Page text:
#7061 Peugeot Type 6 Phaeton with Capote (1894)
Peugeot Type 6 Phaeton with Capote (1894) at the Louwman Museum in The Hague (Holland)
It is understandable that the early motorcars looked like horse-drawn carriages. The coach design already existed, while the horse as a source of power was replaced by an engine that used chains or belts to drive the wheels. This early Peugeot, which has never been restored, is a typical example of the "horseless carriage". In fact, it still has the brackets for the horses' reins as well as the fixings for the pole. Evidently thought had been given to the fact that in the case of an emergency the car might have to be drawn by horses. The car was delivered to a Parisian customer on 8 June 1894 and is one of the oldest cars produced by a manufacturer still in existence. The first Peugeot car was presented in 1889 and was steam-driven. A year later it was decided to install a petrol engine; initially this would be a Daimler, but from 1896 onwards Peugeot manufactured its own engines. This Type 6, of which only seven were produced, is still equipped with a Daimler engine. The family business Peugeot Frères was set up in 1810, producing steel tools and kitchen equipment such as coffee and pepper mills; it later made bicycles and sewing machines.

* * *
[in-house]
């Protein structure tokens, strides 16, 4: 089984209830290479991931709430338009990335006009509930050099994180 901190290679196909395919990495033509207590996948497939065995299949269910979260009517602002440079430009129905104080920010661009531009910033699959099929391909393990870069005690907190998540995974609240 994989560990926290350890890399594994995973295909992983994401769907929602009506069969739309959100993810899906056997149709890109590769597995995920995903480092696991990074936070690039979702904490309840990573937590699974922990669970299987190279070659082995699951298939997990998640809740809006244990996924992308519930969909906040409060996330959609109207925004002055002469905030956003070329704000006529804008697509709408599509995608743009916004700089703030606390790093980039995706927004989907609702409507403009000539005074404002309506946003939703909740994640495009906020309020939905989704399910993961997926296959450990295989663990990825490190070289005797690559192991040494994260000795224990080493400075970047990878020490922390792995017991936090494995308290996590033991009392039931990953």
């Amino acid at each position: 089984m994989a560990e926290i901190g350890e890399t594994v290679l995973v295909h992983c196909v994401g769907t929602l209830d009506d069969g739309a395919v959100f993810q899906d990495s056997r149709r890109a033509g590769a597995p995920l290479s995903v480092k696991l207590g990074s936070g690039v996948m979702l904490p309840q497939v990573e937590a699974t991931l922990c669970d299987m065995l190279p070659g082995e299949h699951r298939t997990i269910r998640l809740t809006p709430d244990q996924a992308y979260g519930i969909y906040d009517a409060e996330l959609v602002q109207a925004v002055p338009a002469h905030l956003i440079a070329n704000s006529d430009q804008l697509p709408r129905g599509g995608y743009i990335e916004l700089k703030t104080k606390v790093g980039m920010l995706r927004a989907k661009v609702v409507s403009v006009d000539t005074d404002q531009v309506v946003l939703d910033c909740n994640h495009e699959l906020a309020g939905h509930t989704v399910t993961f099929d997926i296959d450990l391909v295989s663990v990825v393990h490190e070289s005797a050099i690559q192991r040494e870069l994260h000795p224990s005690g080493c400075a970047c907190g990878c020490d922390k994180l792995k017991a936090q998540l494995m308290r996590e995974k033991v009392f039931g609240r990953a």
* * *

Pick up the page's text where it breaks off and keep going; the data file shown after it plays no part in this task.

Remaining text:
The two cousins Armand and Eugène Peugeot started the car production.
The Louwman Museum in The Hague, the Netherlands, features one of the most impressive private car collections in the world. Several hundred cars are on show to teach you all about car history. The Louwman Museum offers a wide collection that includes everything from antique and classic cars to Formula 1 racing cars and hybrids. Since 1934, two generations of the Louwman family have assembled a unique collection of cars. The present Louwman Museum was designed to display the collection to the public. It was festively opened in 2010. The collection leads you from horse and wagon to the first self-propelled vehicles. It also takes you past the luxury cars from the end of the 19th century, post-war "affordable cars" and the first racing cars. Some of the Louwman Museum's highlights include unique specimens such as the boat-car, the beach-car and the swan-car as well as famous cars such as James Bond's Aston Martin from the film Goldfinger and the customised Cadillac Fleetwood of Elvis Presley.